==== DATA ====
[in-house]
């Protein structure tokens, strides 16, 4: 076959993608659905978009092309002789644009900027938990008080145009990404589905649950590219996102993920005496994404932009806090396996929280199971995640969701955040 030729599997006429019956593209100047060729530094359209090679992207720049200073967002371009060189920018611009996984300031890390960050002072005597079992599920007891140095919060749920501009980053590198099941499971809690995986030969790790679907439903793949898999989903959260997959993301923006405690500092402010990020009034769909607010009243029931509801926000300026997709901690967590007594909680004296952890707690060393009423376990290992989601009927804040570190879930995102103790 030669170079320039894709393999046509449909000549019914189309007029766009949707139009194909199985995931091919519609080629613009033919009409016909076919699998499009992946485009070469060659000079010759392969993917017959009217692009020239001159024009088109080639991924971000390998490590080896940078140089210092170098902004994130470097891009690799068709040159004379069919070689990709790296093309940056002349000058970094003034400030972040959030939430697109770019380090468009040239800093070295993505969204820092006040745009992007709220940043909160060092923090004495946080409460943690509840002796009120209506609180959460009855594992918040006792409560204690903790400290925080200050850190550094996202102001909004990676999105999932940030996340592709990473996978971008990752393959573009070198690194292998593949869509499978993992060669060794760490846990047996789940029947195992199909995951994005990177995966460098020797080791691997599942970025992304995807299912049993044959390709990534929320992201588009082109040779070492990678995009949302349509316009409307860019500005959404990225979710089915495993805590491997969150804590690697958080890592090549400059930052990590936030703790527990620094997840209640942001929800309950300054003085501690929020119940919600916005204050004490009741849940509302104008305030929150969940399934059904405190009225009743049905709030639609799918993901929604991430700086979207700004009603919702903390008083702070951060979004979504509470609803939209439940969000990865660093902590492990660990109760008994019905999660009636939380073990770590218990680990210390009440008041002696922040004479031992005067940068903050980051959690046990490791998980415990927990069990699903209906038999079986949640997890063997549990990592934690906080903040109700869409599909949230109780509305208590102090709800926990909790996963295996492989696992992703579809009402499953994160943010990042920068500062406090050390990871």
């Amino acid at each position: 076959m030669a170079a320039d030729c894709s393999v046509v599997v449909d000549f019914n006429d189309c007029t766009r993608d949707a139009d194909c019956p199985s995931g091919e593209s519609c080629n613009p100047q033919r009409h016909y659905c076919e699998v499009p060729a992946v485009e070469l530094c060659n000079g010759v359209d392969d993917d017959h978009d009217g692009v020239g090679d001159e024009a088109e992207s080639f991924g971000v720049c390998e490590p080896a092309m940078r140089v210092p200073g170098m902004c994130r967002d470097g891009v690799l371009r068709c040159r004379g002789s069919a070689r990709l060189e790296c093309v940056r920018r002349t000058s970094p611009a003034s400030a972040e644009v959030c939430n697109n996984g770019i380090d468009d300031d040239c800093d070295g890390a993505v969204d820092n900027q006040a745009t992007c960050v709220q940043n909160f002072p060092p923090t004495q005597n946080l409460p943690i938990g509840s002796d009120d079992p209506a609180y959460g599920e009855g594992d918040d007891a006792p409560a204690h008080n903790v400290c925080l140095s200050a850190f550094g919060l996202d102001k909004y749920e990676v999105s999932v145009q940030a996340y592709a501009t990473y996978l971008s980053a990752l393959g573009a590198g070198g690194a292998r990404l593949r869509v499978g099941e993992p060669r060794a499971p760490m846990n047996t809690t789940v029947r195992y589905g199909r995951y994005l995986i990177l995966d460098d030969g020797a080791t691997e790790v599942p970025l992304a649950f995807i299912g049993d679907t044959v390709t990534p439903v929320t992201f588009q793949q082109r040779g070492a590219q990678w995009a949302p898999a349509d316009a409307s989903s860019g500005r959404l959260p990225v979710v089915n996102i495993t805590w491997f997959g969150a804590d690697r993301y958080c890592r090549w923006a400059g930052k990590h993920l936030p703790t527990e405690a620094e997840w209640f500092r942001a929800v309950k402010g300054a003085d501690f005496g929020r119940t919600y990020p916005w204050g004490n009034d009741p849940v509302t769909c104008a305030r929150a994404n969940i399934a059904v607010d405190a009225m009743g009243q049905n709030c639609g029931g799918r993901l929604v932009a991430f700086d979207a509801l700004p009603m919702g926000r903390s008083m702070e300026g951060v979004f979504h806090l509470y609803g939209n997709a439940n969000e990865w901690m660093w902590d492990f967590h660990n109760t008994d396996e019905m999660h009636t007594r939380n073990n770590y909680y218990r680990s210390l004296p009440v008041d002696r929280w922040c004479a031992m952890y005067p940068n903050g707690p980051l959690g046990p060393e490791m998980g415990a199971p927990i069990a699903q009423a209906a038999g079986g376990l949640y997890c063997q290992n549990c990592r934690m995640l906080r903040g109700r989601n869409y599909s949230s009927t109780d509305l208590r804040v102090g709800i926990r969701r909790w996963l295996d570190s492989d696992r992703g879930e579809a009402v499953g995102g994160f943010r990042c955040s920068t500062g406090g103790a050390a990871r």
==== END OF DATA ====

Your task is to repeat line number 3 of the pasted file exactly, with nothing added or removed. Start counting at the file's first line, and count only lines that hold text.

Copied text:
């Amino acid at each position: 076959m030669a170079a320039d030729c894709s393999v046509v599997v449909d000549f019914n006429d189309c007029t766009r993608d949707a139009d194909c019956p199985s995931g091919e593209s519609c080629n613009p100047q033919r009409h016909y659905c076919e699998v499009p060729a992946v485009e070469l530094c060659n000079g010759v359209d392969d993917d017959h978009d009217g692009v020239g090679d001159e024009a088109e992207s080639f991924g971000v720049c390998e490590p080896a092309m940078r140089v210092p200073g170098m902004c994130r967002d470097g891009v690799l371009r068709c040159r004379g002789s069919a070689r990709l060189e790296c093309v940056r920018r002349t000058s970094p611009a003034s400030a972040e644009v959030c939430n697109n996984g770019i380090d468009d300031d040239c800093d070295g890390a993505v969204d820092n900027q006040a745009t992007c960050v709220q940043n909160f002072p060092p923090t004495q005597n946080l409460p943690i938990g509840s002796d009120d079992p209506a609180y959460g599920e009855g594992d918040d007891a006792p409560a204690h008080n903790v400290c925080l140095s200050a850190f550094g919060l996202d102001k909004y749920e990676v999105s999932v145009q940030a996340y592709a501009t990473y996978l971008s980053a990752l393959g573009a590198g070198g690194a292998r990404l593949r869509v499978g099941e993992p060669r060794a499971p760490m846990n047996t809690t789940v029947r195992y589905g199909r995951y994005l995986i990177l995966d460098d030969g020797a080791t691997e790790v599942p970025l992304a649950f995807i299912g049993d679907t044959v390709t990534p439903v929320t992201f588009q793949q082109r040779g070492a590219q990678w995009a949302p898999a349509d316009a409307s989903s860019g500005r959404l959260p990225v979710v089915n996102i495993t805590w491997f997959g969150a804590d690697r993301y958080c890592r090549w923006a400059g930052k990590h993920l936030p703790t527990e405690a620094e997840w209640f500092r942001a929800v309950k402010g300054a003085d501690f005496g929020r119940t919600y990020p916005w204050g004490n009034d009741p849940v509302t769909c104008a305030r929150a994404n969940i399934a059904v607010d405190a009225m009743g009243q049905n709030c639609g029931g799918r993901l929604v932009a991430f700086d979207a509801l700004p009603m919702g926000r903390s008083m702070e300026g951060v979004f979504h806090l509470y609803g939209n997709a439940n969000e990865w901690m660093w902590d492990f967590h660990n109760t008994d396996e019905m999660h009636t007594r939380n073990n770590y909680y218990r680990s210390l004296p009440v008041d002696r929280w922040c004479a031992m952890y005067p940068n903050g707690p980051l959690g046990p060393e490791m998980g415990a199971p927990i069990a699903q009423a209906a038999g079986g376990l949640y997890c063997q290992n549990c990592r934690m995640l906080r903040g109700r989601n869409y599909s949230s009927t109780d509305l208590r804040v102090g709800i926990r969701r909790w996963l295996d570190s492989d696992r992703g879930e579809a009402v499953g995102g994160f943010r990042c955040s920068t500062g406090g103790a050390a990871r």